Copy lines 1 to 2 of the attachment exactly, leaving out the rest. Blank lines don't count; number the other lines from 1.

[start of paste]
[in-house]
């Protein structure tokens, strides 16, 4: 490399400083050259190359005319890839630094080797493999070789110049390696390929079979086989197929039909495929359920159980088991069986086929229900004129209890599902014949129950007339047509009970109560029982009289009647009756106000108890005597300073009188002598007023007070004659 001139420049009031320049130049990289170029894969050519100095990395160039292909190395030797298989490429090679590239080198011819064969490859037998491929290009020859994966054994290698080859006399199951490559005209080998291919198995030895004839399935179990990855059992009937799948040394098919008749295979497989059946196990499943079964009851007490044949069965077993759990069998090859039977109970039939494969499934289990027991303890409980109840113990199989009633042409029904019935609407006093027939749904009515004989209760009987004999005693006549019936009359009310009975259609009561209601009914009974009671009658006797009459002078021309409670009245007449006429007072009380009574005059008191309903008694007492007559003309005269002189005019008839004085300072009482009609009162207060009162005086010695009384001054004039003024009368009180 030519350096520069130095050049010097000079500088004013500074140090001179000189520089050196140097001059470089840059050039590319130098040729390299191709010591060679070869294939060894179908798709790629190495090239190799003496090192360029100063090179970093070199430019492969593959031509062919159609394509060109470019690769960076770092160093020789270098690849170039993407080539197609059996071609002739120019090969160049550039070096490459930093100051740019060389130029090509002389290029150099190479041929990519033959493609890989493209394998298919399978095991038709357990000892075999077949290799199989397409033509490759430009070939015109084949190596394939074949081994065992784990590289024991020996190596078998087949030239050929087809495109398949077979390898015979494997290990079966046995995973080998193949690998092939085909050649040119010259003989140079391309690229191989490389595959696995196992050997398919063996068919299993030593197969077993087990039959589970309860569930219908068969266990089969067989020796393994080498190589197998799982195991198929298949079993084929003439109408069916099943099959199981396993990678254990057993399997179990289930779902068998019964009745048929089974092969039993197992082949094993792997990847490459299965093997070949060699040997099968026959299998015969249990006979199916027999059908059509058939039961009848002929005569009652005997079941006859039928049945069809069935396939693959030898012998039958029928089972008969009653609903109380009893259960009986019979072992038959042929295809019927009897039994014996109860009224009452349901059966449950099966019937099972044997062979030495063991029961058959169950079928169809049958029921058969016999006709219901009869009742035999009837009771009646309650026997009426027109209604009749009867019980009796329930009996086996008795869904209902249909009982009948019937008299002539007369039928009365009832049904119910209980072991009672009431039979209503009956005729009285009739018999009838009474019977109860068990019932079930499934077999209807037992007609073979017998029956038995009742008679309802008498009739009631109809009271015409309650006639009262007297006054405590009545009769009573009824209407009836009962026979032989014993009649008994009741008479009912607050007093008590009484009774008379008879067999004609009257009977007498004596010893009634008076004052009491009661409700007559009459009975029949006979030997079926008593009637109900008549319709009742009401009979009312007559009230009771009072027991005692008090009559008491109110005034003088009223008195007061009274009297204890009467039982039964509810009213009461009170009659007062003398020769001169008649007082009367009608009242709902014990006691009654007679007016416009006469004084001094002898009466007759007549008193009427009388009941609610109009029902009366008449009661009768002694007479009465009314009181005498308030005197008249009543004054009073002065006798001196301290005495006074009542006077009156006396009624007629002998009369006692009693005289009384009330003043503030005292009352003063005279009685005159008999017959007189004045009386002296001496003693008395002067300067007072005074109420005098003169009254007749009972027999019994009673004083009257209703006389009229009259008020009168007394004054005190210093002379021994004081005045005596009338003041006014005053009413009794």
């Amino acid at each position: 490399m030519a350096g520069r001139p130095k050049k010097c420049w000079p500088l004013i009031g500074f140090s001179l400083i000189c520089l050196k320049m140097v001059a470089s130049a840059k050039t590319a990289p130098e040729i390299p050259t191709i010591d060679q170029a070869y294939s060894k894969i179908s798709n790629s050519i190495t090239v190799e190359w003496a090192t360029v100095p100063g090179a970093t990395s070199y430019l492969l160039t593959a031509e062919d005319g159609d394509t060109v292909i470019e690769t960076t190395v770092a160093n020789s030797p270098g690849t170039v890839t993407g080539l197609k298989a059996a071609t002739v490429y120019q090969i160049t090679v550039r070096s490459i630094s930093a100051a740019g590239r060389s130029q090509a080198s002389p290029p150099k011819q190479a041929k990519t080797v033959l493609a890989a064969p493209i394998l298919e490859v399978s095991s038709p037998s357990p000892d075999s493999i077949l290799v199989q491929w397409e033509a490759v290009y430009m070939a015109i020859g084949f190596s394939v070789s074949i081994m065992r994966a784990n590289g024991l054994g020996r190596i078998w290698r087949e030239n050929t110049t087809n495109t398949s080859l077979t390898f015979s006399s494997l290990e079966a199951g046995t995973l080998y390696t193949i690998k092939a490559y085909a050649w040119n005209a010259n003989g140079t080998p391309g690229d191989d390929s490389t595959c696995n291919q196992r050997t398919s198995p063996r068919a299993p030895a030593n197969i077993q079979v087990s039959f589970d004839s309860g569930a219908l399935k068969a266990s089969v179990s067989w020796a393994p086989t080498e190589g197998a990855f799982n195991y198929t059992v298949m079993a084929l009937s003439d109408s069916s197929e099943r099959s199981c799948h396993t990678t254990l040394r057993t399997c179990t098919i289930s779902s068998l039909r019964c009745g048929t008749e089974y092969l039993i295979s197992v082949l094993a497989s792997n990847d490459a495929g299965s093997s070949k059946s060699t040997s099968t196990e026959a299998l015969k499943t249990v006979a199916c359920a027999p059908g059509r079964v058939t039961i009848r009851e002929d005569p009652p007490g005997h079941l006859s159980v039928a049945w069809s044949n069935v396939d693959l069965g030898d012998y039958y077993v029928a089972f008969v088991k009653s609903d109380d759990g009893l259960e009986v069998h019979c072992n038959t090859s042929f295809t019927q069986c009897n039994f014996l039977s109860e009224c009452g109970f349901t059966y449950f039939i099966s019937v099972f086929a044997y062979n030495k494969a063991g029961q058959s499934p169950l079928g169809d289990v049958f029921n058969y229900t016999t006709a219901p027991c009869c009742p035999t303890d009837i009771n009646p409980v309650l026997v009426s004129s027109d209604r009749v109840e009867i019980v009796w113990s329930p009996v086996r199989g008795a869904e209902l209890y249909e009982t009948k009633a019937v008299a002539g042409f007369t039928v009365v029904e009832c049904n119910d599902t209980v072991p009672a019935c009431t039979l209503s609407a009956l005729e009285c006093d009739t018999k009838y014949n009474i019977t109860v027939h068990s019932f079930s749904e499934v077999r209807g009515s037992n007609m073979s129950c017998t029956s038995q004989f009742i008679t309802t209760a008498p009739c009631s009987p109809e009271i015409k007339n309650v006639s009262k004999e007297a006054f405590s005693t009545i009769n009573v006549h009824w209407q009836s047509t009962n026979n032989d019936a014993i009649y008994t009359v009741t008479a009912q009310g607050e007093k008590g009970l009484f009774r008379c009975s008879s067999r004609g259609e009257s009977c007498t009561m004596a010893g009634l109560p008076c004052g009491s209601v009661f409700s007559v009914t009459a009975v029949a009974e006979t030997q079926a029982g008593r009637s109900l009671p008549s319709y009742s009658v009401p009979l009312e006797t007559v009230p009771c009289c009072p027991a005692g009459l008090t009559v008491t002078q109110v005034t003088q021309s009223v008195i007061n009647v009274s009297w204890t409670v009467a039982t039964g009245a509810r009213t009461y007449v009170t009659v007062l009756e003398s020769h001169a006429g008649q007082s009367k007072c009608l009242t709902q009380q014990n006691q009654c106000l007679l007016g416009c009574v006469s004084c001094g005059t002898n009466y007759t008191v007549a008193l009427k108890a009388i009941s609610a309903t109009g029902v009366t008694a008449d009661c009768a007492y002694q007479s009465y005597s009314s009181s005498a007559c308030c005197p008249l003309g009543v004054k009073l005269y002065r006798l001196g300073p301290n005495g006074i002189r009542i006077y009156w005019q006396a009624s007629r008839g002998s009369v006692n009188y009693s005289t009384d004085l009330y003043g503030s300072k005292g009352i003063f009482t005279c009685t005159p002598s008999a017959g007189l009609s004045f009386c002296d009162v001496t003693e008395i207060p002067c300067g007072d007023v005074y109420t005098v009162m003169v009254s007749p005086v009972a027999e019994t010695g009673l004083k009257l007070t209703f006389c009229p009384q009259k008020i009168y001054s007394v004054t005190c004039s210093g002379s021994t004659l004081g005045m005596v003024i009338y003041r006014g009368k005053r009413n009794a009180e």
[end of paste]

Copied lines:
[in-house]
């Protein structure tokens, strides 16, 4: 490399400083050259190359005319890839630094080797493999070789110049390696390929079979086989197929039909495929359920159980088991069986086929229900004129209890599902014949129950007339047509009970109560029982009289009647009756106000108890005597300073009188002598007023007070004659 001139420049009031320049130049990289170029894969050519100095990395160039292909190395030797298989490429090679590239080198011819064969490859037998491929290009020859994966054994290698080859006399199951490559005209080998291919198995030895004839399935179990990855059992009937799948040394098919008749295979497989059946196990499943079964009851007490044949069965077993759990069998090859039977109970039939494969499934289990027991303890409980109840113990199989009633042409029904019935609407006093027939749904009515004989209760009987004999005693006549019936009359009310009975259609009561209601009914009974009671009658006797009459002078021309409670009245007449006429007072009380009574005059008191309903008694007492007559003309005269002189005019008839004085300072009482009609009162207060009162005086010695009384001054004039003024009368009180 030519350096520069130095050049010097000079500088004013500074140090001179000189520089050196140097001059470089840059050039590319130098040729390299191709010591060679070869294939060894179908798709790629190495090239190799003496090192360029100063090179970093070199430019492969593959031509062919159609394509060109470019690769960076770092160093020789270098690849170039993407080539197609059996071609002739120019090969160049550039070096490459930093100051740019060389130029090509002389290029150099190479041929990519033959493609890989493209394998298919399978095991038709357990000892075999077949290799199989397409033509490759430009070939015109084949190596394939074949081994065992784990590289024991020996190596078998087949030239050929087809495109398949077979390898015979494997290990079966046995995973080998193949690998092939085909050649040119010259003989140079391309690229191989490389595959696995196992050997398919063996068919299993030593197969077993087990039959589970309860569930219908068969266990089969067989020796393994080498190589197998799982195991198929298949079993084929003439109408069916099943099959199981396993990678254990057993399997179990289930779902068998019964009745048929089974092969039993197992082949094993792997990847490459299965093997070949060699040997099968026959299998015969249990006979199916027999059908059509058939039961009848002929005569009652005997079941006859039928049945069809069935396939693959030898012998039958029928089972008969009653609903109380009893259960009986019979072992038959042929295809019927009897039994014996109860009224009452349901059966449950099966019937099972044997062979030495063991029961058959169950079928169809049958029921058969016999006709219901009869009742035999009837009771009646309650026997009426027109209604009749009867019980009796329930009996086996008795869904209902249909009982009948019937008299002539007369039928009365009832049904119910209980072991009672009431039979209503009956005729009285009739018999009838009474019977109860068990019932079930499934077999209807037992007609073979017998029956038995009742008679309802008498009739009631109809009271015409309650006639009262007297006054405590009545009769009573009824209407009836009962026979032989014993009649008994009741008479009912607050007093008590009484009774008379008879067999004609009257009977007498004596010893009634008076004052009491009661409700007559009459009975029949006979030997079926008593009637109900008549319709009742009401009979009312007559009230009771009072027991005692008090009559008491109110005034003088009223008195007061009274009297204890009467039982039964509810009213009461009170009659007062003398020769001169008649007082009367009608009242709902014990006691009654007679007016416009006469004084001094002898009466007759007549008193009427009388009941609610109009029902009366008449009661009768002694007479009465009314009181005498308030005197008249009543004054009073002065006798001196301290005495006074009542006077009156006396009624007629002998009369006692009693005289009384009330003043503030005292009352003063005279009685005159008999017959007189004045009386002296001496003693008395002067300067007072005074109420005098003169009254007749009972027999019994009673004083009257209703006389009229009259008020009168007394004054005190210093002379021994004081005045005596009338003041006014005053009413009794």